The Ultimate Computer

The personal computer on my desktop is hundreds of times as fast, and has thousands of times as much memory, as the mainframe computer that served my entire university when I was a student. Such advances in the processing speed and storage capacity of computers are expected to continue until the laws of physics impose certain limits. After all, we cannot shrink atoms or increase the speed of light.

Now, imagine a computer technology that eventually approaches these limits. Imagine further that every star in every galaxy in the observable universe could somehow be fashioned into computers of this ``ultimate'' type. That would be a lot of very fast computers. Or if they were connected together we could think of them as a single, massively parallel computer: call it the ``Universe Computer.''

Admittedly, there are tasks - word processing, for example - at which this imaginary computer would be no more useful than any one of its constituent computers operating independently. But for large, repetitive trial-and-error tasks, such as code breaking, the speed and power of this integrated ``Universe Computer'' would be vastly superior to anything we could ever hope to build, right?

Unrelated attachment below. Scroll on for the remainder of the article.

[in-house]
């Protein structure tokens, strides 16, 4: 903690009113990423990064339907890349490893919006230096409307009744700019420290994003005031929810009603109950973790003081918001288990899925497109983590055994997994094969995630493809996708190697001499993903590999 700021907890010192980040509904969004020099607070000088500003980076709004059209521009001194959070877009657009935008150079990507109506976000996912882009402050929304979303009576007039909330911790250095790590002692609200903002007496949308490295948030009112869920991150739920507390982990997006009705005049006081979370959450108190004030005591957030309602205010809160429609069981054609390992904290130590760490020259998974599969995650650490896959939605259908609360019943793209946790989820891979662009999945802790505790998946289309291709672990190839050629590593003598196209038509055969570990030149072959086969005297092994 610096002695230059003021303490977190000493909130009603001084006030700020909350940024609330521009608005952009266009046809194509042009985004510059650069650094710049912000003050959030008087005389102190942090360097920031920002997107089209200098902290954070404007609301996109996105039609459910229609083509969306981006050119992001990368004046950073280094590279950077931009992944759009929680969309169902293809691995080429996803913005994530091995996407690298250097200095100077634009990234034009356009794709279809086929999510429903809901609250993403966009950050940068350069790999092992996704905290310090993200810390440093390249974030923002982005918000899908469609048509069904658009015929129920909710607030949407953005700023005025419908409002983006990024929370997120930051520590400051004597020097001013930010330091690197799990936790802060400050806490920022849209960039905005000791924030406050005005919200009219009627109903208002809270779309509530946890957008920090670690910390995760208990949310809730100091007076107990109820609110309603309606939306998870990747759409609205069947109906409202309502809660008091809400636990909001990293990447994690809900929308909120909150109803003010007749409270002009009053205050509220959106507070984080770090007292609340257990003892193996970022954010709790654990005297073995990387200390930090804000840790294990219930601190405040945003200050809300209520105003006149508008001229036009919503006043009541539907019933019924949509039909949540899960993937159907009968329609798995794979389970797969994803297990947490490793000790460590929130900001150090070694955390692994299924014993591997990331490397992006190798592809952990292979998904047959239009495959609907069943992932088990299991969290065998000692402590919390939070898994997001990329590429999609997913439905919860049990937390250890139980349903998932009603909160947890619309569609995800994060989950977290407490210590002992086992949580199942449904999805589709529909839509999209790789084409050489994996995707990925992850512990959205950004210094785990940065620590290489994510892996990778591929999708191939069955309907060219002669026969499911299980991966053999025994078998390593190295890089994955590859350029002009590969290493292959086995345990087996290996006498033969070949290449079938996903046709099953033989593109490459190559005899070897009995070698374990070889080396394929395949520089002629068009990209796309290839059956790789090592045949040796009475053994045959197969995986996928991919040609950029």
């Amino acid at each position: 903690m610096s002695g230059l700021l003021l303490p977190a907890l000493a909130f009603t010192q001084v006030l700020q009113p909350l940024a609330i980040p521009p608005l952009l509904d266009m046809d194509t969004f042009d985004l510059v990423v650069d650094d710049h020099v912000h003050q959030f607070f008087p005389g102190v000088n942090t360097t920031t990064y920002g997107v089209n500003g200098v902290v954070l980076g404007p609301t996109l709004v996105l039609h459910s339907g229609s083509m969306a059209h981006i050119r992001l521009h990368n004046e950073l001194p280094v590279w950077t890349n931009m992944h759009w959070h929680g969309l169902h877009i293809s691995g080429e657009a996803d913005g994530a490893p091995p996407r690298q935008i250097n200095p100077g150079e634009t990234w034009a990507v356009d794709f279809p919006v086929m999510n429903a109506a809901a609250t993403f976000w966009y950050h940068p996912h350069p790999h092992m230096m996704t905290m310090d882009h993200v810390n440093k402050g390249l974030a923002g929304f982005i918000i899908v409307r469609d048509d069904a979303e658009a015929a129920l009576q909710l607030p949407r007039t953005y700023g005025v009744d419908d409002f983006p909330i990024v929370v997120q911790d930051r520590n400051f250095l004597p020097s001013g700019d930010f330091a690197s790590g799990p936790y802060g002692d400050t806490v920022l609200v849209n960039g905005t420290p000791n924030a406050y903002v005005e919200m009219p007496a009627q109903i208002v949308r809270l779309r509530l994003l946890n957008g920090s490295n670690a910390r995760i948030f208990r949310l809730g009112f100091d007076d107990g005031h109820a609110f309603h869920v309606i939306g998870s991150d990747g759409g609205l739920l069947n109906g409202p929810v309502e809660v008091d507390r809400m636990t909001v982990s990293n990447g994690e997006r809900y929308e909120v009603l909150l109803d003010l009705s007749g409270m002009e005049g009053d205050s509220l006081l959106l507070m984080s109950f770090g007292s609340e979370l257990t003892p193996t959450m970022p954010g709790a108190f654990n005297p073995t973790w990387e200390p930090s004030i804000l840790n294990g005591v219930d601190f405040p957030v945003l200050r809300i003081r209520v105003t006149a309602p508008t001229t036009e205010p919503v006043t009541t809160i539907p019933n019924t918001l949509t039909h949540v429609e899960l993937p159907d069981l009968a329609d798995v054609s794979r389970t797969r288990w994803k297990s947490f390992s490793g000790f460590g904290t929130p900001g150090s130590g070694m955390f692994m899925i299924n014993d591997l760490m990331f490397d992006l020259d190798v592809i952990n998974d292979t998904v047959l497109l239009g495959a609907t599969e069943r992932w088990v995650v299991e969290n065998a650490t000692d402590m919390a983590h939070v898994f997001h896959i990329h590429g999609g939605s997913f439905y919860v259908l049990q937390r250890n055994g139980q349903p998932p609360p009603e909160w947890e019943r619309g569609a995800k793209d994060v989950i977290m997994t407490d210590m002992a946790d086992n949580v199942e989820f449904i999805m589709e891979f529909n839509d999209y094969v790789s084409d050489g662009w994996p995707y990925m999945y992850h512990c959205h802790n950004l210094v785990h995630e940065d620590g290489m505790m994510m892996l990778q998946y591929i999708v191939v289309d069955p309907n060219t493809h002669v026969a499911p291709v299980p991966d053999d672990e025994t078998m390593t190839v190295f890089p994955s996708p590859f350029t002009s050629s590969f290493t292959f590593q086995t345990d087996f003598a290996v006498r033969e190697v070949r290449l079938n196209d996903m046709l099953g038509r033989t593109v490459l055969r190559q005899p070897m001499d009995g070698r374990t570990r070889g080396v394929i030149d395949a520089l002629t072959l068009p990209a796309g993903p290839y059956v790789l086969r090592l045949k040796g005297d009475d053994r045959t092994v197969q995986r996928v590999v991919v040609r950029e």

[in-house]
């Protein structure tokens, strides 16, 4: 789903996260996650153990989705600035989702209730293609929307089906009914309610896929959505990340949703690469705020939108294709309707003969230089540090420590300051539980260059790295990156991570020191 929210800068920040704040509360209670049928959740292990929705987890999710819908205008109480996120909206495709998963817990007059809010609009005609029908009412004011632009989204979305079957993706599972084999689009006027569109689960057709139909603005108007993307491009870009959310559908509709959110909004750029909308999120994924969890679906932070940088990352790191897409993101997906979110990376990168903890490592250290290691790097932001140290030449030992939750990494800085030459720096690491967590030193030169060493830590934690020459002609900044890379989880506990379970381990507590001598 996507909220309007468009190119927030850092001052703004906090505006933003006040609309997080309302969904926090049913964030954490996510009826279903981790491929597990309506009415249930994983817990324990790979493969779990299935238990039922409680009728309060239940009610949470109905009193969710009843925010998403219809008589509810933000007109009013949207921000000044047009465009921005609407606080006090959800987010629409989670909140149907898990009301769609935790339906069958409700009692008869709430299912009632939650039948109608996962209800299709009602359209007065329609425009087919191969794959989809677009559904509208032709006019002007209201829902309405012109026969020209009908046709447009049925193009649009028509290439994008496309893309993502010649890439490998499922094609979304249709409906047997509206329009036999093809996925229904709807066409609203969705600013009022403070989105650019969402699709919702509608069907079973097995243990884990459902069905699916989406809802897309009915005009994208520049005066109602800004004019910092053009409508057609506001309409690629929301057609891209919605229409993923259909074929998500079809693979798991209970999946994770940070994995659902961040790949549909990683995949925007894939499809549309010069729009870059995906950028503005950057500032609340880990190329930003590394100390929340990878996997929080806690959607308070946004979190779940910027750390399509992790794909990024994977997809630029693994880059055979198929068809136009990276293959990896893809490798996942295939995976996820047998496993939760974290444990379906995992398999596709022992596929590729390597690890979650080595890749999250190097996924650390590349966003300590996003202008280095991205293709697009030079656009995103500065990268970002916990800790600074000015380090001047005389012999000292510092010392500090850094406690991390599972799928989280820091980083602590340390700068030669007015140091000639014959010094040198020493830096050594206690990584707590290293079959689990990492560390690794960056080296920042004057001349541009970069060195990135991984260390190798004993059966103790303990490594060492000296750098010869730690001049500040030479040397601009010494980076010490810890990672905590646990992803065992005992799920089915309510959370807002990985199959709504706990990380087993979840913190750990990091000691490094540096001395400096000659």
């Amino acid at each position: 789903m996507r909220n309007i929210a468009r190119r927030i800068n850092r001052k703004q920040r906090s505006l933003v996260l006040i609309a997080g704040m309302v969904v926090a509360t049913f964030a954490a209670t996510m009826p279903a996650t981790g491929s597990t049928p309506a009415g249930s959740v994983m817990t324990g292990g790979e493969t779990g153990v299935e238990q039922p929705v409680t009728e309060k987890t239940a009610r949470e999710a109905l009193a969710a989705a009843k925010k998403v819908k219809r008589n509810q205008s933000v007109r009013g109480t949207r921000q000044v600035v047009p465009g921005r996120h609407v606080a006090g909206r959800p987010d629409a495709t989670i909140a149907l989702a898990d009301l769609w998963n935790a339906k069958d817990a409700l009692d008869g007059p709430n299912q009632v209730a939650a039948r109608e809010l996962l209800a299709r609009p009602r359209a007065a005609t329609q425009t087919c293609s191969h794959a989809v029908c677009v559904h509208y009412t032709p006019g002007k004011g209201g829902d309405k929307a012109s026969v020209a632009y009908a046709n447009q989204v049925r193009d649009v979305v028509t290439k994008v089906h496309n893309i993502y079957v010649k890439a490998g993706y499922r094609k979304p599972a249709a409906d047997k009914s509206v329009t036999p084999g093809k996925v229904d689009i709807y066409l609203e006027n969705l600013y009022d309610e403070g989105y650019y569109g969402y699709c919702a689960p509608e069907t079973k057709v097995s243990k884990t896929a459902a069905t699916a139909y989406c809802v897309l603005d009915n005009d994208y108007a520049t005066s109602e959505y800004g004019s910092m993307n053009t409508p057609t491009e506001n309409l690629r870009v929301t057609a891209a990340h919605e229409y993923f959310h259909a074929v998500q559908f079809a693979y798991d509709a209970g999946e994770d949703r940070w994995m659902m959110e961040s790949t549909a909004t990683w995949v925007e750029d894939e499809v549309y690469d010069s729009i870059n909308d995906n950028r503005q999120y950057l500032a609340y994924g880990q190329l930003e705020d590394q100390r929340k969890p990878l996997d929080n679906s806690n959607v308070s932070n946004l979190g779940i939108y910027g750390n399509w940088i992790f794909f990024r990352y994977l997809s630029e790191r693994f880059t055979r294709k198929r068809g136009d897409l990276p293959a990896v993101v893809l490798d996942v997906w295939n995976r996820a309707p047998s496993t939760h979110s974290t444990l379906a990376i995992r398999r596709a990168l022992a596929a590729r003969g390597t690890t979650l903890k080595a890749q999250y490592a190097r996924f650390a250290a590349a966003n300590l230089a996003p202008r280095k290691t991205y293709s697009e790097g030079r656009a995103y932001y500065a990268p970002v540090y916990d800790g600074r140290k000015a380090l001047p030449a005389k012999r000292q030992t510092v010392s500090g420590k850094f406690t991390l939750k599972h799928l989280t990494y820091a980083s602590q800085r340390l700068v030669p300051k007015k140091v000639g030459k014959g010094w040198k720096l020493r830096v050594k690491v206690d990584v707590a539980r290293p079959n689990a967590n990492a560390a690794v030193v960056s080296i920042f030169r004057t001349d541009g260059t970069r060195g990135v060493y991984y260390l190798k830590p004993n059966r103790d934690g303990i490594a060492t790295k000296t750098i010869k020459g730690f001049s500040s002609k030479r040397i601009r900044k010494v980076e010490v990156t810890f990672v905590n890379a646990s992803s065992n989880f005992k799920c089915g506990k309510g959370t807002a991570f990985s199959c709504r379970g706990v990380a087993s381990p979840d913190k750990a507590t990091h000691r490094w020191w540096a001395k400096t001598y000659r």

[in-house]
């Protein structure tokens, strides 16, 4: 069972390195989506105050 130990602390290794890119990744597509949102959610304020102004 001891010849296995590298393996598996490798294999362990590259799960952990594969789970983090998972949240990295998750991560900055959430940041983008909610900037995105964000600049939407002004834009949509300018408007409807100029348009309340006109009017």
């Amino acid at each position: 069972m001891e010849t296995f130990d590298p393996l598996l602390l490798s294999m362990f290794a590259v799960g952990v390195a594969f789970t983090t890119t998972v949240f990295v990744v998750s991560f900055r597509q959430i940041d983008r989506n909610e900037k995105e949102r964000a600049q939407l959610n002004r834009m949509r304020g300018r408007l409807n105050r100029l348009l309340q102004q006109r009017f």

To continue reading, please log in or enter your email address.

To read this article from our archive, please log in or register now. After entering your email, you'll have access to two free articles every month. For unlimited access to Project Syndicate, subscribe now.


By proceeding, you agree to our Terms of Service and Privacy Policy, which describes the personal data we collect and how we use it.

Log in;

Cookies and Privacy

We use cookies to improve your experience on our website. To find out more, read our updated cookie policy and privacy policy.